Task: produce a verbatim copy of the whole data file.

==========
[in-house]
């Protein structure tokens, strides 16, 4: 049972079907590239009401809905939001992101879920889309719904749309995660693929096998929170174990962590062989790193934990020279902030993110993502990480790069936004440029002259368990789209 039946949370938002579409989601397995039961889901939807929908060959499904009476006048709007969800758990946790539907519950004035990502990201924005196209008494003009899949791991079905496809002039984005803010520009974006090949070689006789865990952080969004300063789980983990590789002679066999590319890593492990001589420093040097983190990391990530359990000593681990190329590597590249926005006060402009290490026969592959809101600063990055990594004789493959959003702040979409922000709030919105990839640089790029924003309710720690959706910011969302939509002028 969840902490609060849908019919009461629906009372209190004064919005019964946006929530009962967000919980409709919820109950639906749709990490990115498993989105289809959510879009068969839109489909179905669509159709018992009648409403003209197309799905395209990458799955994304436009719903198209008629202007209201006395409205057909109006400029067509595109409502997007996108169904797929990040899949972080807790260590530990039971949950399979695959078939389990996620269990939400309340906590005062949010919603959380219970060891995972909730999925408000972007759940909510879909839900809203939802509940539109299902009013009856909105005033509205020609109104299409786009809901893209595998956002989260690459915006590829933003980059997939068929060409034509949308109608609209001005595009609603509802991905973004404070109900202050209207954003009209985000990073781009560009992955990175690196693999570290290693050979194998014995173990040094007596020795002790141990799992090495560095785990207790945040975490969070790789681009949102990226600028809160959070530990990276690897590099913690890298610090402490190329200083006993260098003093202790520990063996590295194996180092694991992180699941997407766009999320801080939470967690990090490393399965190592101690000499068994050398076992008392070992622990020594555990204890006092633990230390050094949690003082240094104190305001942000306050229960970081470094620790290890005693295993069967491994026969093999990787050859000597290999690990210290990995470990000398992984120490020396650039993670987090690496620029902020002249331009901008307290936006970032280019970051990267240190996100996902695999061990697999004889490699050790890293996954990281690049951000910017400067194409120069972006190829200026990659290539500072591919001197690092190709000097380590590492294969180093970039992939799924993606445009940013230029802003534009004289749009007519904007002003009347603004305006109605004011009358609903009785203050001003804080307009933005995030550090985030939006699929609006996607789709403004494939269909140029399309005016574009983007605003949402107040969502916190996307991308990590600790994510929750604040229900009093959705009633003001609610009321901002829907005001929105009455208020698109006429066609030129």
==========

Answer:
[in-house]
């Protein structure tokens, strides 16, 4: 049972079907590239009401809905939001992101879920889309719904749309995660693929096998929170174990962590062989790193934990020279902030993110993502990480790069936004440029002259368990789209 039946949370938002579409989601397995039961889901939807929908060959499904009476006048709007969800758990946790539907519950004035990502990201924005196209008494003009899949791991079905496809002039984005803010520009974006090949070689006789865990952080969004300063789980983990590789002679066999590319890593492990001589420093040097983190990391990530359990000593681990190329590597590249926005006060402009290490026969592959809101600063990055990594004789493959959003702040979409922000709030919105990839640089790029924003309710720690959706910011969302939509002028 969840902490609060849908019919009461629906009372209190004064919005019964946006929530009962967000919980409709919820109950639906749709990490990115498993989105289809959510879009068969839109489909179905669509159709018992009648409403003209197309799905395209990458799955994304436009719903198209008629202007209201006395409205057909109006400029067509595109409502997007996108169904797929990040899949972080807790260590530990039971949950399979695959078939389990996620269990939400309340906590005062949010919603959380219970060891995972909730999925408000972007759940909510879909839900809203939802509940539109299902009013009856909105005033509205020609109104299409786009809901893209595998956002989260690459915006590829933003980059997939068929060409034509949308109608609209001005595009609603509802991905973004404070109900202050209207954003009209985000990073781009560009992955990175690196693999570290290693050979194998014995173990040094007596020795002790141990799992090495560095785990207790945040975490969070790789681009949102990226600028809160959070530990990276690897590099913690890298610090402490190329200083006993260098003093202790520990063996590295194996180092694991992180699941997407766009999320801080939470967690990090490393399965190592101690000499068994050398076992008392070992622990020594555990204890006092633990230390050094949690003082240094104190305001942000306050229960970081470094620790290890005693295993069967491994026969093999990787050859000597290999690990210290990995470990000398992984120490020396650039993670987090690496620029902020002249331009901008307290936006970032280019970051990267240190996100996902695999061990697999004889490699050790890293996954990281690049951000910017400067194409120069972006190829200026990659290539500072591919001197690092190709000097380590590492294969180093970039992939799924993606445009940013230029802003534009004289749009007519904007002003009347603004305006109605004011009358609903009785203050001003804080307009933005995030550090985030939006699929609006996607789709403004494939269909140029399309005016574009983007605003949402107040969502916190996307991308990590600790994510929750604040229900009093959705009633003001609610009321901002829907005001929105009455208020698109006429066609030129």